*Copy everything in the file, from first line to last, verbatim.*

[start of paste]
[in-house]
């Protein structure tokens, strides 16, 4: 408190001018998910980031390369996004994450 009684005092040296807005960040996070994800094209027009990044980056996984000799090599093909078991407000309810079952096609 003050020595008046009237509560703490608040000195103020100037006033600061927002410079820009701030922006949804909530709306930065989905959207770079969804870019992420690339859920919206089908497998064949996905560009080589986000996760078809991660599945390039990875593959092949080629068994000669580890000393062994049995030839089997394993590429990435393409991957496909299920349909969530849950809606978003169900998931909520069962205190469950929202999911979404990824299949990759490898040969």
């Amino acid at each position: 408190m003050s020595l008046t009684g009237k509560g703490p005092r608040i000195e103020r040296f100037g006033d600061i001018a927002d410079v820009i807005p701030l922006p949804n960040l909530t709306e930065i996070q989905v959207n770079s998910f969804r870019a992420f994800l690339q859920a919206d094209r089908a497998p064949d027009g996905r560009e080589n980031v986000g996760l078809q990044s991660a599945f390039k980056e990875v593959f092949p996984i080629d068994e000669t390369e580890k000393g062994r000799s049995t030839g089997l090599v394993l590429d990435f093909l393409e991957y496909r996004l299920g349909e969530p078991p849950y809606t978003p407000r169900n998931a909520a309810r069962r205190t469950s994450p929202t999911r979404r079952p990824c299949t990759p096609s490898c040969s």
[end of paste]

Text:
[in-house]
């Protein structure tokens, strides 16, 4: 408190001018998910980031390369996004994450 009684005092040296807005960040996070994800094209027009990044980056996984000799090599093909078991407000309810079952096609 003050020595008046009237509560703490608040000195103020100037006033600061927002410079820009701030922006949804909530709306930065989905959207770079969804870019992420690339859920919206089908497998064949996905560009080589986000996760078809991660599945390039990875593959092949080629068994000669580890000393062994049995030839089997394993590429990435393409991957496909299920349909969530849950809606978003169900998931909520069962205190469950929202999911979404990824299949990759490898040969």
């Amino acid at each position: 408190m003050s020595l008046t009684g009237k509560g703490p005092r608040i000195e103020r040296f100037g006033d600061i001018a927002d410079v820009i807005p701030l922006p949804n960040l909530t709306e930065i996070q989905v959207n770079s998910f969804r870019a992420f994800l690339q859920a919206d094209r089908a497998p064949d027009g996905r560009e080589n980031v986000g996760l078809q990044s991660a599945f390039k980056e990875v593959f092949p996984i080629d068994e000669t390369e580890k000393g062994r000799s049995t030839g089997l090599v394993l590429d990435f093909l393409e991957y496909r996004l299920g349909e969530p078991p849950y809606t978003p407000r169900n998931a909520a309810r069962r205190t469950s994450p929202t999911r979404r079952p990824c299949t990759p096609s490898c040969s």